Despite their outsized presence in American popular culture, life within the United States's carceral archipelago remains a great, frightening mystery to most Americans.

With the flow of information tightly controlled by prison authorities, news of horrific abuse, neglect and civil rights violations punctuate the news cycle, briefly, eliciting shock before receding from memory.

For journalists who want to report on prison life, getting and maintaining access remains difficult.

"I think there's very little information about what it's like inside and when there is information, when somebody does go inside the walls, it tends to be fairly superficial because of course they're going in once and you're really scratching only the surface of what happens on a daily basis," says Yukari Kane, a former Wall Street Journal technology reporter who began teaching journalism at California's San Quentin State Prison in 2016.

This does not mean that the complex daily realities of prison life will be lost to history. Working hard to report these for their fellow prisoners and the outside world is a small press corps of prisoners who work across a variety of media to inform, entertain, and keep the record straight.

While most report almost exclusively for their fellow prisoners, some, like Esquire contributing editor, John J Lennon - who is currently serving 28 years to life at Sing Sing Correctional Facility in New York State - build devoted audiences far beyond prison walls.

They toe a delicate line, striving to tell the truth as best they can without alienating prison authorities, or releasing information that could harm their fellow prisoners.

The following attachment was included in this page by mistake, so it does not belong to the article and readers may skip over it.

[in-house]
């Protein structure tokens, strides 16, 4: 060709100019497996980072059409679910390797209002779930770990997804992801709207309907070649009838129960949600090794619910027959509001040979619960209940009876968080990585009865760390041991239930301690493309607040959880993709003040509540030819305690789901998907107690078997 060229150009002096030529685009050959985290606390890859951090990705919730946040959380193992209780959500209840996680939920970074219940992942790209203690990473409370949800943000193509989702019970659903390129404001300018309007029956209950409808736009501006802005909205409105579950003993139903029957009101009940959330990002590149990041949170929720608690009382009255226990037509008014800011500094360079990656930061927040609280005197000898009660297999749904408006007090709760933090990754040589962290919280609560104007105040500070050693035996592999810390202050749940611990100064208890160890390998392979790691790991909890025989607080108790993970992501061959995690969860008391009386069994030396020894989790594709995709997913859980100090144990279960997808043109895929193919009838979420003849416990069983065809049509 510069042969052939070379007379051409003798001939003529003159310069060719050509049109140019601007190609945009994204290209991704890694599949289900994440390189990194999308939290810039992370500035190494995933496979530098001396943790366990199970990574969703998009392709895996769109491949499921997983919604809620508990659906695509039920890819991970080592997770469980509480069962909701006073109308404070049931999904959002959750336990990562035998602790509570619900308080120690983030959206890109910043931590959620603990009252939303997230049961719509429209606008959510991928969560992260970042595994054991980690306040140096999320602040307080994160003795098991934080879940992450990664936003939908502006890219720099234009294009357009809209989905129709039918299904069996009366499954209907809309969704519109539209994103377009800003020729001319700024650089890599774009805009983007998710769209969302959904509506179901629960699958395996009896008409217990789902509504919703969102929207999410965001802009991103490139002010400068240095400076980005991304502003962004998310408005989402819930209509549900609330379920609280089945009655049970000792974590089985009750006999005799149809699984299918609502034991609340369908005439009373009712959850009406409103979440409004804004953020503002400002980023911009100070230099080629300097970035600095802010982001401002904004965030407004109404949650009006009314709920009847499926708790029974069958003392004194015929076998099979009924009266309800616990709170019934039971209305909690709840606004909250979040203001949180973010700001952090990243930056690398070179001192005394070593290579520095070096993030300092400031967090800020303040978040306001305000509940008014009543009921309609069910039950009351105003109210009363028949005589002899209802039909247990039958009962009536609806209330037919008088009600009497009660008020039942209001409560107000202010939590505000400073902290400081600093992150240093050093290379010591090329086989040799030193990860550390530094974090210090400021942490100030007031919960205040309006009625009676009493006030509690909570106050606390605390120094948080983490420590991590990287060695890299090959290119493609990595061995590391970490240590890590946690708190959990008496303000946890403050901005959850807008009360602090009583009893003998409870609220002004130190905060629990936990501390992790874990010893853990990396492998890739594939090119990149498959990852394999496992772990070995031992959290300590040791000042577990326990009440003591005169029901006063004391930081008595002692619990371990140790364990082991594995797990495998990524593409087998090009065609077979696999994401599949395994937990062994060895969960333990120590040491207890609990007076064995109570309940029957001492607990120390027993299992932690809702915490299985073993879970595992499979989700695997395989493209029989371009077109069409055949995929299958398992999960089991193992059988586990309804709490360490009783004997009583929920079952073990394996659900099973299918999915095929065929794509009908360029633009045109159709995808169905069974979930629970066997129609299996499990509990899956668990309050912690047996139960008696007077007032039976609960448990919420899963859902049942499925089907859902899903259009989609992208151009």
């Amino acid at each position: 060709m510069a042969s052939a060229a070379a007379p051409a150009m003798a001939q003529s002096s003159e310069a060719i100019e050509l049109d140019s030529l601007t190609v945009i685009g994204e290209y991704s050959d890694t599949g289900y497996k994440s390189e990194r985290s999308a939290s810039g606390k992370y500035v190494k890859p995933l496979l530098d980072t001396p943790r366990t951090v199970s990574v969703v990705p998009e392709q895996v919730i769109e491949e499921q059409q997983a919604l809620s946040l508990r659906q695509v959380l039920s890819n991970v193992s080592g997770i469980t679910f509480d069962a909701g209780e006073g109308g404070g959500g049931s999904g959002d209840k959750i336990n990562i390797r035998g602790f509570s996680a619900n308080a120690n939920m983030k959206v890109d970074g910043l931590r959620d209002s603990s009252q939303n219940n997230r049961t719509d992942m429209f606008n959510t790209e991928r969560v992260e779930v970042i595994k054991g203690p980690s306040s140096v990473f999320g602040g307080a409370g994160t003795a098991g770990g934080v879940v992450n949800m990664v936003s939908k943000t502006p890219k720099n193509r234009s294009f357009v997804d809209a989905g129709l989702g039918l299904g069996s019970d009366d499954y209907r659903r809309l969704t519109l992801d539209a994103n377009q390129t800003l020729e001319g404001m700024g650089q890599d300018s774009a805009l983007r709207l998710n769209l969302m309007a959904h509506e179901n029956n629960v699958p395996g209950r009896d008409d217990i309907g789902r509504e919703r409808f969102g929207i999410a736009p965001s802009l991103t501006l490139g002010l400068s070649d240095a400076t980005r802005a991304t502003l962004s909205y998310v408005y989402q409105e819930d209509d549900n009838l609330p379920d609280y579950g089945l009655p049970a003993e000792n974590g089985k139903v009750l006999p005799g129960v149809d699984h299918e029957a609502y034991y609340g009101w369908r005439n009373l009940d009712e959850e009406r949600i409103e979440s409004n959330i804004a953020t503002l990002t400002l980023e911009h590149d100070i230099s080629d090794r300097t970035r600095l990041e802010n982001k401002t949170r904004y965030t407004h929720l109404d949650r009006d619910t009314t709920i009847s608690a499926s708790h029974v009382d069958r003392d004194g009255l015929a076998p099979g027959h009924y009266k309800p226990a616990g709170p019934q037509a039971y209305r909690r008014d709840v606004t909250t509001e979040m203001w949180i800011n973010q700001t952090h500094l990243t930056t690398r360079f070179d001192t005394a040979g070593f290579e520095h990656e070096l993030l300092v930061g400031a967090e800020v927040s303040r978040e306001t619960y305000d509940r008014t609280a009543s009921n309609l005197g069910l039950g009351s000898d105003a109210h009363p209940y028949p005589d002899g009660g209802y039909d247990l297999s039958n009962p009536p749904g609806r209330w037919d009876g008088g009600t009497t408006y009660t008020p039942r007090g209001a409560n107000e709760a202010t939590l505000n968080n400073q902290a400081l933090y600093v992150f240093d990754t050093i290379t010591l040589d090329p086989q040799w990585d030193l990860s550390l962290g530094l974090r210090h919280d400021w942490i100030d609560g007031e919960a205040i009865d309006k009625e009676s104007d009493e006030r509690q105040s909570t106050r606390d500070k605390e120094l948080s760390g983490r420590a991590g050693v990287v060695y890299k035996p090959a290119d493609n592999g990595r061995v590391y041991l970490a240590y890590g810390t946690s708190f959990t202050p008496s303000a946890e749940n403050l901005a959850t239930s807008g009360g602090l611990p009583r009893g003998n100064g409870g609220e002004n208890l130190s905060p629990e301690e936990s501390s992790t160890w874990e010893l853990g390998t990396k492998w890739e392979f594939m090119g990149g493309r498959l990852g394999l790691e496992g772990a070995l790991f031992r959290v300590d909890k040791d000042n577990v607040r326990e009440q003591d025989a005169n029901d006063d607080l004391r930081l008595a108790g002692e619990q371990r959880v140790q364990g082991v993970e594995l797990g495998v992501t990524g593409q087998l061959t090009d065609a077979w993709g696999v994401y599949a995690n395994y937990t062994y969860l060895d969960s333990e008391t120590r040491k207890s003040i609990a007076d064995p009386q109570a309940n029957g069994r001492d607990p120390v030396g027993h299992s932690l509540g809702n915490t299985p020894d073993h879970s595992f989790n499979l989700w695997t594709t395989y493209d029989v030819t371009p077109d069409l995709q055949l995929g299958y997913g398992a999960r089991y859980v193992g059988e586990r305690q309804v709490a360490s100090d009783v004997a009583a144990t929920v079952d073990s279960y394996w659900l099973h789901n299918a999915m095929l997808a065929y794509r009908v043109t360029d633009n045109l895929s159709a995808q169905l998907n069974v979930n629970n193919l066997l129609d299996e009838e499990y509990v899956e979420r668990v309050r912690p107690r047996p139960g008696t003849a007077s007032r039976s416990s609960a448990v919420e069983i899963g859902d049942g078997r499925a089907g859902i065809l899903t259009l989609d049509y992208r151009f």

"The guys self censor themselves," San Quentin public information officer, Sam Robinson told The Listening Post's Flo Phillips. "They understand that they are living in a community. There are things that they have the ability to write about but they choose not to ... they live amongst the people that they write about. And so I think you have to ... you have to protect yourself."

These reporters do have one advantage: unrivalled proximity to the subject.

"We've built up a certain reputation or credibility with other prisoners that an outside journalist isn’t going to be able to have," Jeffrey Hillburn, a reporter at The Angolite, a magazine based out of Louisiana State Penitentiary, told the Listening Post’s Martin de Bourmont.

"If you've been in the same dormitory and you've slept beside each other for 5, 10, 15 years then there have been times where family issues come up and the guy needs somebody to talk to and he knows you and he's willing to do that. But then when a story comes up that he may be, may be a participant in the aspects of it, then he's willing to open up and talk to you because of that prior history."

For some prisoners, this privileged access, as well as an acute awareness of how little their circumstances are understood by society at large turns into a sense of social responsibility.

"As far as the prison side goes, I have always been interested in being able to tell my own story and having the autonomy of telling my own story," says Troy Williams, a producer who founded a radio project while serving a life sentence in San Quentin, before his release in 2014.

This sense of responsibility to the truth can go a long way towards rehabilitation, a renewed sense of purpose that drives prisoners to maintain a connection with the world beyond the prison yard.

"At the end of the day, I guess I would say I'm a storyteller and I look forward to telling stories," says Lennon. "I may live in prison but I'm no longer a criminal."

Produced by: Martin de Bourmont and Flo Phillips

Contributors:

John J. Lennon – prison journalist, Sing Sing Correctional Facility and contributing editor, Esquire Magazine

Kerry Myers - former editor, The Angolite and deputy executive director, Louisiana Parole Project

Troy Williams - founder, San Quentin Prison Report and founder, Restorative Media Project

Sam Robinson - Public Information Officer, San Quentin State Prison

Aaron Thomas - sports editor, San Quentin News

Yukari Iwatani Kane - advisor, San Quentin News and co-founder, Prison Journalism Project

Source: Al Jazeera News